Last year, Google Inc.’s artificial intelligence unit DeepMind proved that that its AlphaGo AI was a match for the best human Go players in the world. Now, it looks like AlphaGo’s journey did not stop there.
DeepMind Chief Executive Demis Hassabis today confirmed on Twitter that a new version of AlphaGo has been secretly playing against normal human Go players online in a series of unofficial tests, and the AI managed to successfully defeat more than 50 of the world’s top players:
“We’ve been hard at work improving AlphaGO, and over the past few days we’ve played some unofficial online games at fast time controls with our new prototype version, to check that it’s working as well as we hoped,” Hassabis said. “We thank everyone who played our accounts Magister(P) and Master(P) on the Tygem and FoxGO servers, and everyone who enjoyed watching the games too! We’re excited by the results and also by what we and the Go community can learn from some of the innovative and successful moves played by the new version of AlphaGo.”
“Having played with AlphaGo, the great grandmaster Gu Li posted that, ‘Together humans and AI will soon uncover the deeper mysteries of Go.’ Now that our unofficial testing is complete, we’re looking forward to playing some official, full-length games later this year in collaboration with Go organisations and experts, to explore the profound mysteries of the game further in this spirit of mutual enlightenment. We hope to make further announcements soon!”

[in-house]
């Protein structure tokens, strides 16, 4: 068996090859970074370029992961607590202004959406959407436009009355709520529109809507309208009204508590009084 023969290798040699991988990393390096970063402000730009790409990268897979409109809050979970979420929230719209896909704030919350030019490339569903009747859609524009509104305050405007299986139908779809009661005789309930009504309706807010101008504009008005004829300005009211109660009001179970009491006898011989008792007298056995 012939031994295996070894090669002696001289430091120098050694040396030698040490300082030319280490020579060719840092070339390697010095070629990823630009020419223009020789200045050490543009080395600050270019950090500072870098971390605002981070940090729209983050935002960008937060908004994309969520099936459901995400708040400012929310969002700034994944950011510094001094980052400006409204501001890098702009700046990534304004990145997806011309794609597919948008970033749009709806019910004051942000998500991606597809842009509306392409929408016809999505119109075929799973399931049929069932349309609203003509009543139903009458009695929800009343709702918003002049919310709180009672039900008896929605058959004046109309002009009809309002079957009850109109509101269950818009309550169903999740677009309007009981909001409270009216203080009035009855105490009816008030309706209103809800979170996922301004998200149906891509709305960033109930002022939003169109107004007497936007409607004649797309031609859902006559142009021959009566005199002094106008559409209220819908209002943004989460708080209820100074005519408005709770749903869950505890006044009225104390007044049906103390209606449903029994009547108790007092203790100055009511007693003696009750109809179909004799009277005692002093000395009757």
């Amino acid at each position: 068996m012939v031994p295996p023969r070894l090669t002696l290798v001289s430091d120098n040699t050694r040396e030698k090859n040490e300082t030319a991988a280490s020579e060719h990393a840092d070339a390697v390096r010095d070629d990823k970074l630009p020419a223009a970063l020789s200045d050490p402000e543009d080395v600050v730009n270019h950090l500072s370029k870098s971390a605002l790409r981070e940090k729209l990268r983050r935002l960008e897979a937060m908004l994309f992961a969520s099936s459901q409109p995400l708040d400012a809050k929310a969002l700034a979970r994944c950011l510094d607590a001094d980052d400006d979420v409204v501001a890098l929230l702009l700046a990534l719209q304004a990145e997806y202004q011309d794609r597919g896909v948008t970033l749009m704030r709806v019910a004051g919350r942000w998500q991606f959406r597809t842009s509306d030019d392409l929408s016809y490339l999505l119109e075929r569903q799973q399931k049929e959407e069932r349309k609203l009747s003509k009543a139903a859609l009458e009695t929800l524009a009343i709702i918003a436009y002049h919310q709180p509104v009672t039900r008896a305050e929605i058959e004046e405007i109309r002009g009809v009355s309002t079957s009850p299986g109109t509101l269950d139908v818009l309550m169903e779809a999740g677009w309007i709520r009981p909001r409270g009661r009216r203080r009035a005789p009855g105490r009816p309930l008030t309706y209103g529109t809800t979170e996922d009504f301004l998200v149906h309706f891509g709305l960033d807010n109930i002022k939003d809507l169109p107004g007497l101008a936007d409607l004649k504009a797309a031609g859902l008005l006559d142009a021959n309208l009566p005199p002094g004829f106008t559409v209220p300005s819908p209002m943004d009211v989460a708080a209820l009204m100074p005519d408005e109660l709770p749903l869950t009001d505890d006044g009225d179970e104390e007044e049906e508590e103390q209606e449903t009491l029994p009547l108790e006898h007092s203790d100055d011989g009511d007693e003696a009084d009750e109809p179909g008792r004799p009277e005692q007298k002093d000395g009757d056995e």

The game of Go, which is roughly 2,500 years old, is famously one of the most complex games in the world, with more possible board states than there are atoms in the universe. This level of complexity made the game a notoriously difficult challenge for artificial intelligence researchers, a challenge that AlphaGo finally solved using the latest deep learning and neural net methods.
AlphaGo’s accomplishment was so impressive that it ended up on the cover of the journal Nature not once but twice in the last year.